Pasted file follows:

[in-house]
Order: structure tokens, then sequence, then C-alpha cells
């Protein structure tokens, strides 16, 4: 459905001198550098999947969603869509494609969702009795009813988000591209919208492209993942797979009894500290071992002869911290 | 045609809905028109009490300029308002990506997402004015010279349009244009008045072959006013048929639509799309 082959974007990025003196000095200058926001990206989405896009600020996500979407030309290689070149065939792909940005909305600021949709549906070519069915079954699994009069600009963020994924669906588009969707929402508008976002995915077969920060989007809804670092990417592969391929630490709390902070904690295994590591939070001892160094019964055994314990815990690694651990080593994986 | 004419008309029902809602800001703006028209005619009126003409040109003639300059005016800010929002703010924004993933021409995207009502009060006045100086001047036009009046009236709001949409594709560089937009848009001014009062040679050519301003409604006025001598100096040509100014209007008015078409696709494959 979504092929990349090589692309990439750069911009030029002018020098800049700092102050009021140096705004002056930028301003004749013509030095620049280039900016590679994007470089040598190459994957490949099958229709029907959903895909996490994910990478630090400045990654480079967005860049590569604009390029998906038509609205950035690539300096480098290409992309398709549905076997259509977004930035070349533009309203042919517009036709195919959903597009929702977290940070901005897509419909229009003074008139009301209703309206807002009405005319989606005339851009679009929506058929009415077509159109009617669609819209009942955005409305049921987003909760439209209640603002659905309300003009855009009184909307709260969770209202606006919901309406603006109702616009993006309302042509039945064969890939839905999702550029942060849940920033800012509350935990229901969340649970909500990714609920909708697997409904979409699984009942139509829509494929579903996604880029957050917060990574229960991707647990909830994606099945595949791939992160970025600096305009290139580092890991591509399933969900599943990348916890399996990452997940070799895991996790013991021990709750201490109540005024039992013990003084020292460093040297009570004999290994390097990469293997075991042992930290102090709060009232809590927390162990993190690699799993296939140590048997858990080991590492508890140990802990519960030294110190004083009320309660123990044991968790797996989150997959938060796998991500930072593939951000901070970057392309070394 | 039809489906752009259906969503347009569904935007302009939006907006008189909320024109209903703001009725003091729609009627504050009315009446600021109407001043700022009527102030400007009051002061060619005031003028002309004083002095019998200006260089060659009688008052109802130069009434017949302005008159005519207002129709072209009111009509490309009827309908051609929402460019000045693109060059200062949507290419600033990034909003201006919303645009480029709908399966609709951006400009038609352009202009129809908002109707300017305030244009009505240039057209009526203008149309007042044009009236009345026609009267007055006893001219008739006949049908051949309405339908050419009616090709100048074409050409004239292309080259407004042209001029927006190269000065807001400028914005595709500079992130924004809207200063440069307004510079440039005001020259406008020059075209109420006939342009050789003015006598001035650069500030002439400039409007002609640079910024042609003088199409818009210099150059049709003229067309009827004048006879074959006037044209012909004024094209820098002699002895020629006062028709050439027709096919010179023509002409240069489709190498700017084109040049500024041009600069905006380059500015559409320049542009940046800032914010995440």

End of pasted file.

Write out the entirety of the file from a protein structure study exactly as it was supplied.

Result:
[in-house]
Order: structure tokens, then sequence, then C-alpha cells
């Protein structure tokens, strides 16, 4: 459905001198550098999947969603869509494609969702009795009813988000591209919208492209993942797979009894500290071992002869911290 | 045609809905028109009490300029308002990506997402004015010279349009244009008045072959006013048929639509799309 082959974007990025003196000095200058926001990206989405896009600020996500979407030309290689070149065939792909940005909305600021949709549906070519069915079954699994009069600009963020994924669906588009969707929402508008976002995915077969920060989007809804670092990417592969391929630490709390902070904690295994590591939070001892160094019964055994314990815990690694651990080593994986 | 004419008309029902809602800001703006028209005619009126003409040109003639300059005016800010929002703010924004993933021409995207009502009060006045100086001047036009009046009236709001949409594709560089937009848009001014009062040679050519301003409604006025001598100096040509100014209007008015078409696709494959 979504092929990349090589692309990439750069911009030029002018020098800049700092102050009021140096705004002056930028301003004749013509030095620049280039900016590679994007470089040598190459994957490949099958229709029907959903895909996490994910990478630090400045990654480079967005860049590569604009390029998906038509609205950035690539300096480098290409992309398709549905076997259509977004930035070349533009309203042919517009036709195919959903597009929702977290940070901005897509419909229009003074008139009301209703309206807002009405005319989606005339851009679009929506058929009415077509159109009617669609819209009942955005409305049921987003909760439209209640603002659905309300003009855009009184909307709260969770209202606006919901309406603006109702616009993006309302042509039945064969890939839905999702550029942060849940920033800012509350935990229901969340649970909500990714609920909708697997409904979409699984009942139509829509494929579903996604880029957050917060990574229960991707647990909830994606099945595949791939992160970025600096305009290139580092890991591509399933969900599943990348916890399996990452997940070799895991996790013991021990709750201490109540005024039992013990003084020292460093040297009570004999290994390097990469293997075991042992930290102090709060009232809590927390162990993190690699799993296939140590048997858990080991590492508890140990802990519960030294110190004083009320309660123990044991968790797996989150997959938060796998991500930072593939951000901070970057392309070394 | 039809489906752009259906969503347009569904935007302009939006907006008189909320024109209903703001009725003091729609009627504050009315009446600021109407001043700022009527102030400007009051002061060619005031003028002309004083002095019998200006260089060659009688008052109802130069009434017949302005008159005519207002129709072209009111009509490309009827309908051609929402460019000045693109060059200062949507290419600033990034909003201006919303645009480029709908399966609709951006400009038609352009202009129809908002109707300017305030244009009505240039057209009526203008149309007042044009009236009345026609009267007055006893001219008739006949049908051949309405339908050419009616090709100048074409050409004239292309080259407004042209001029927006190269000065807001400028914005595709500079992130924004809207200063440069307004510079440039005001020259406008020059075209109420006939342009050789003015006598001035650069500030002439400039409007002609640079910024042609003088199409818009210099150059049709003229067309009827004048006879074959006037044209012909004024094209820098002699002895020629006062028709050439027709096919010179023509002409240069489709190498700017084109040049500024041009600069905006380059500015559409320049542009940046800032914010995440």